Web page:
Ethylene is a colourless, odourless, extremely flammable compressed gas. It is slightly soluble in water and soluble in liquid hydrocarbons. It reacts with strong oxidants causing fire and is an explosion hazard. It may polymerise to form aromatic compounds under the influence of temperatures above 600°C.
Around 59% of the world’s ethylene demand is consumed in polyethylene production. Other major derivatives are ethylene oxide/glycol (13%), ethylene dichloride/vinyl chloride monomer (13%) and ethyl benzene/styrene (6%), with other uses such as acetaldehyde, alpha-olefins, ethylene-propylene elastomers and vinyl acetate representing around 9% of demand.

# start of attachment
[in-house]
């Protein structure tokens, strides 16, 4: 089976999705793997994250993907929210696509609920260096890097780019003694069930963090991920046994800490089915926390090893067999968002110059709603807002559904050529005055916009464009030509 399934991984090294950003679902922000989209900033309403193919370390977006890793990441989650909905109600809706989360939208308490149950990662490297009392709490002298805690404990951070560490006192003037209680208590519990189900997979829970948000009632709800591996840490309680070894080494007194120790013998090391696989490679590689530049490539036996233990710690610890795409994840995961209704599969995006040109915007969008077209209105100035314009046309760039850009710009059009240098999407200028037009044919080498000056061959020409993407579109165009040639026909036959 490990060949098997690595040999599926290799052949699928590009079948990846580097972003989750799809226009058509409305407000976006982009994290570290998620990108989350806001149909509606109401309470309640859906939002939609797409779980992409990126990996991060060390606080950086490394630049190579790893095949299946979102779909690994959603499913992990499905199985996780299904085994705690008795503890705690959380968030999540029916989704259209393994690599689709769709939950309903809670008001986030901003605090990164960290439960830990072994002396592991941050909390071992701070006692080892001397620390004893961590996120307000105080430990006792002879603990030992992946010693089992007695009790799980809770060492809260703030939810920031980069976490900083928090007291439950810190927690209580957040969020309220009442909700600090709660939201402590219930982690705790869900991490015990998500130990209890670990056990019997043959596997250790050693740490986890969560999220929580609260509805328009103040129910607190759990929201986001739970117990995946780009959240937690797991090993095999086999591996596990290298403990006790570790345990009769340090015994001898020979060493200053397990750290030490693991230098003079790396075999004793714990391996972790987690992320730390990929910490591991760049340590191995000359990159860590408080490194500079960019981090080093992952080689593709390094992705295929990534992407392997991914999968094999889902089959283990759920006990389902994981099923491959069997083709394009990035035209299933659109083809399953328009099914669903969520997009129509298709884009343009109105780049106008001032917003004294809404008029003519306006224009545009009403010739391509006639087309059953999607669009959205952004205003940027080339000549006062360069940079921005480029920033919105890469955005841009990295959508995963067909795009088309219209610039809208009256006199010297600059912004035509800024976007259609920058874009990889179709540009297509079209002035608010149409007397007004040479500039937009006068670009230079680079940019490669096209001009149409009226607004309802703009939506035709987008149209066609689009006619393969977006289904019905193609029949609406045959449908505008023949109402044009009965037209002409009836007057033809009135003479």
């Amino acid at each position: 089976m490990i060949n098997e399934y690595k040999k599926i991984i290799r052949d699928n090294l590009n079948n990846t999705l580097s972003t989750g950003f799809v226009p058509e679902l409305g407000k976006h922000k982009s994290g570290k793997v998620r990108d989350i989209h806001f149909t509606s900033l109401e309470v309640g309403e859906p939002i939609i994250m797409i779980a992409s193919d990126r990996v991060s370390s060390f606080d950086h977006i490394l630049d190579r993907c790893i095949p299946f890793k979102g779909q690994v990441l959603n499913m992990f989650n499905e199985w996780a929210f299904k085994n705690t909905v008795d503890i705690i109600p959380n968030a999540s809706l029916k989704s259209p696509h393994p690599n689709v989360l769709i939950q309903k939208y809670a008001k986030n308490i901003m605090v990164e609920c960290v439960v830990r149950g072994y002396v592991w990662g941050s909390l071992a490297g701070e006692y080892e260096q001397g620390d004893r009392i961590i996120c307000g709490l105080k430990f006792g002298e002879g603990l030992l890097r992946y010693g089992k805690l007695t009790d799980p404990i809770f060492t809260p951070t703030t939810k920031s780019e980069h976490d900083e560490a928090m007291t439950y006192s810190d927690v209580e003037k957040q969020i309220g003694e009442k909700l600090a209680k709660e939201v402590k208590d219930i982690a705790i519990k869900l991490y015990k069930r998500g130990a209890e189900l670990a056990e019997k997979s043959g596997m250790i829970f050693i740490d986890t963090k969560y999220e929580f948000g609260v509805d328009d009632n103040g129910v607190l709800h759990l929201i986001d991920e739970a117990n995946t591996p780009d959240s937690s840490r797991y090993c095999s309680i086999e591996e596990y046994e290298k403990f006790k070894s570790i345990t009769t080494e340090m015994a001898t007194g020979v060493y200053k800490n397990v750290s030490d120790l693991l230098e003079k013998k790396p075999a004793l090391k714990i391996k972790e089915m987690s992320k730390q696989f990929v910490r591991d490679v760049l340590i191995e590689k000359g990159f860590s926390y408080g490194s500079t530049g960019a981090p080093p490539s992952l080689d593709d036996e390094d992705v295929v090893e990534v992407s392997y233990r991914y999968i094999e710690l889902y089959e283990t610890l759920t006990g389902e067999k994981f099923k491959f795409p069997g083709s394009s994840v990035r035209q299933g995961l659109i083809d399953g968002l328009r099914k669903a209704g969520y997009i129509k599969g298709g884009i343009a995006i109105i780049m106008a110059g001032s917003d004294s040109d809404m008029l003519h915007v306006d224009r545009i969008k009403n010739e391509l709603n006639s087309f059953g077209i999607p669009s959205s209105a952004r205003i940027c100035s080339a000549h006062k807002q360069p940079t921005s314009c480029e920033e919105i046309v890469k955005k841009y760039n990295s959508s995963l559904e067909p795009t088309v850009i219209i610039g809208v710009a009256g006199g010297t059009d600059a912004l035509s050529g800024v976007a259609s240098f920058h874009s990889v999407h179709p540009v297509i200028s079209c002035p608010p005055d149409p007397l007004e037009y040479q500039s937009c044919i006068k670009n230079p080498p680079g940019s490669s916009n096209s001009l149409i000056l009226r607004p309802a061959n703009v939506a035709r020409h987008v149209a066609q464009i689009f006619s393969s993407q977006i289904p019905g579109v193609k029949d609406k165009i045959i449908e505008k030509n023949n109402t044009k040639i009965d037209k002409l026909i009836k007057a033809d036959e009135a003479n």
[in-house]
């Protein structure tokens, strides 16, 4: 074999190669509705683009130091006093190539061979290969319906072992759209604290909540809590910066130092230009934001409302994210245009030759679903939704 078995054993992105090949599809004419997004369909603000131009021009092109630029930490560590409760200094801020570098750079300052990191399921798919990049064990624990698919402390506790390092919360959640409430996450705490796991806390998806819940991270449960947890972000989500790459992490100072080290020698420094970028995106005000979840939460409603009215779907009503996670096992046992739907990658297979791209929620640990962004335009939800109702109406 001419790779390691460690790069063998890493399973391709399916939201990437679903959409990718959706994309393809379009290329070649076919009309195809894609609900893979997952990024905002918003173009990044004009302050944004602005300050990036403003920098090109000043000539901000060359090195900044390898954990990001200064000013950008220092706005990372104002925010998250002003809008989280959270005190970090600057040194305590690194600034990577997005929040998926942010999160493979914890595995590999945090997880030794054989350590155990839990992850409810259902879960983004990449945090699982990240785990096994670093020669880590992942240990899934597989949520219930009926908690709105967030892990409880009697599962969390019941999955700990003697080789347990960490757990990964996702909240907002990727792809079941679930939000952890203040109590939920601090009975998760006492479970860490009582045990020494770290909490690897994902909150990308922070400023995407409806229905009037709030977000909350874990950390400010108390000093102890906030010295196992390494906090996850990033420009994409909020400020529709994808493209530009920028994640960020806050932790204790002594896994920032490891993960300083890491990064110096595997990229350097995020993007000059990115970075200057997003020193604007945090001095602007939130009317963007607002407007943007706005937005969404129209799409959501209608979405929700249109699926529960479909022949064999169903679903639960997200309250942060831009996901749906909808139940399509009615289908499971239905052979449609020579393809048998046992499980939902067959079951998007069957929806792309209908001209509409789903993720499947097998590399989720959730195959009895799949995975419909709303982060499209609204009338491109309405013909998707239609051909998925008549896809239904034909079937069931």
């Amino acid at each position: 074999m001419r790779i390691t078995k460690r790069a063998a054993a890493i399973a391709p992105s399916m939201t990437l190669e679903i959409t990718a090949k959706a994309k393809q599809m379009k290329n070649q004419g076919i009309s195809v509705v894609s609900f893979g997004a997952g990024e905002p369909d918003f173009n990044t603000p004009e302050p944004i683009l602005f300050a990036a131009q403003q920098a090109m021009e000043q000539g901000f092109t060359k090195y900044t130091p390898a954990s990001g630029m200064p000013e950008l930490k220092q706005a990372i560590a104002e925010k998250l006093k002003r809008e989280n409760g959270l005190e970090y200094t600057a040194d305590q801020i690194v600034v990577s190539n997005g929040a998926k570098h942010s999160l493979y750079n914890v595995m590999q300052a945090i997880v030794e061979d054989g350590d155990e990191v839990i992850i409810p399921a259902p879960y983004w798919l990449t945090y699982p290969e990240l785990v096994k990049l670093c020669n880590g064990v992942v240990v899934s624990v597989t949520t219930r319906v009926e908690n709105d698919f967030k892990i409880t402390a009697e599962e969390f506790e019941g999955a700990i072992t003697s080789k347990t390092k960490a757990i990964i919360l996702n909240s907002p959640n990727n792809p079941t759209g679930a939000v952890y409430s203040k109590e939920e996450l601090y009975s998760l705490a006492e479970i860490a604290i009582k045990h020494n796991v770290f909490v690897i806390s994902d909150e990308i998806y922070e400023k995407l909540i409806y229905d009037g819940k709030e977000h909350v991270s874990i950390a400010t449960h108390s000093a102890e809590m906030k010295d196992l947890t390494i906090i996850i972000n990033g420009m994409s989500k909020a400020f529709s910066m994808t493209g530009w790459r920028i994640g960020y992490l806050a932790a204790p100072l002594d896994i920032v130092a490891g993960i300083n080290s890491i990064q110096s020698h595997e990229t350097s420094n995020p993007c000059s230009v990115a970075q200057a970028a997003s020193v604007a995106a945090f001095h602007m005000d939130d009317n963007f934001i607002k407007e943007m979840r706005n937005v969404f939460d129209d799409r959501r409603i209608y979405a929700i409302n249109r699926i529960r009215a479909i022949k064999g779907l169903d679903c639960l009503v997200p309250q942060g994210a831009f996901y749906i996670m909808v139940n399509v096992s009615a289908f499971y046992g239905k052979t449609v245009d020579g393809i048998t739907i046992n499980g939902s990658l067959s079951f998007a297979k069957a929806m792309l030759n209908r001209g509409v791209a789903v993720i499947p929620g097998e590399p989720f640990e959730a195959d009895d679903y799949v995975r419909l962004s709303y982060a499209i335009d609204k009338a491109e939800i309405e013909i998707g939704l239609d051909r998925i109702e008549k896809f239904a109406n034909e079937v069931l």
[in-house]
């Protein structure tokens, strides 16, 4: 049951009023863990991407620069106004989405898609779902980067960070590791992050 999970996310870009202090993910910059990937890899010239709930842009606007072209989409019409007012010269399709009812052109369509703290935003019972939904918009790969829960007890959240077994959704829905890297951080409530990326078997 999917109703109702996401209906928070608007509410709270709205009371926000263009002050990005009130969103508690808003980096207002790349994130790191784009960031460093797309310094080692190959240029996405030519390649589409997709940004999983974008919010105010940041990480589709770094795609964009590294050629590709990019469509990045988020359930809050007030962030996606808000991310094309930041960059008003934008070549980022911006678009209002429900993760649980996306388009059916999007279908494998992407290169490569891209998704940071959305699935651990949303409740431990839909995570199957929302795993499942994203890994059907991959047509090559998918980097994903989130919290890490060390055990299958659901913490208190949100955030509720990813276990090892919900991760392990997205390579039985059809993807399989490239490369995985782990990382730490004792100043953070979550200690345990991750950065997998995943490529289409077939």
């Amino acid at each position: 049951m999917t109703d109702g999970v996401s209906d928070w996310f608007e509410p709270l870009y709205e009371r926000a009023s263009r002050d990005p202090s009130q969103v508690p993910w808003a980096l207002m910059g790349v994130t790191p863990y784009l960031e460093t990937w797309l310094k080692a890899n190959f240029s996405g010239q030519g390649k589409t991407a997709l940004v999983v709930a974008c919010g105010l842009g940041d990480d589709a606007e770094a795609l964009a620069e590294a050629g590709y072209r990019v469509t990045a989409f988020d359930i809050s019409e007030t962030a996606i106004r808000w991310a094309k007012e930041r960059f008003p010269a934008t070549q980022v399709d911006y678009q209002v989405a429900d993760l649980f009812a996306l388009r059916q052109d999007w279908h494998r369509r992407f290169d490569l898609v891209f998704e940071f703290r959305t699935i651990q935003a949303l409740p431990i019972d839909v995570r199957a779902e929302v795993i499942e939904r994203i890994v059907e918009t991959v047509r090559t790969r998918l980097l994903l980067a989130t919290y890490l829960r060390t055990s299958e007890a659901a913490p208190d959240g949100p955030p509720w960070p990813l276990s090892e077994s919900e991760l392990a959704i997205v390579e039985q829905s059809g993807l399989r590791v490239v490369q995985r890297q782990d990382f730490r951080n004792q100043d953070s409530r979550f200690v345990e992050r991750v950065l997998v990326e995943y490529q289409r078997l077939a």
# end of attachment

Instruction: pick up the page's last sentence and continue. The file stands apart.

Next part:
Although ethylene gas poses no risk to skin or eyes, the ethylene liquid can cause frostbite. Ethylene is a dangerous fire and explosion hazard. Exposure to ethylene occurs through inhalation, from leaks, spills, accidents, and cigarette smoke. While ethylene gas is invaluable due to its ability to initiate the ripening process in several fruits, it can also be very harmful to many fruits, vegetables, flowers and plants by accelerating the ageing process and decreasing the product quality and shelf life.
To find out more Ethylene Methodology November 2012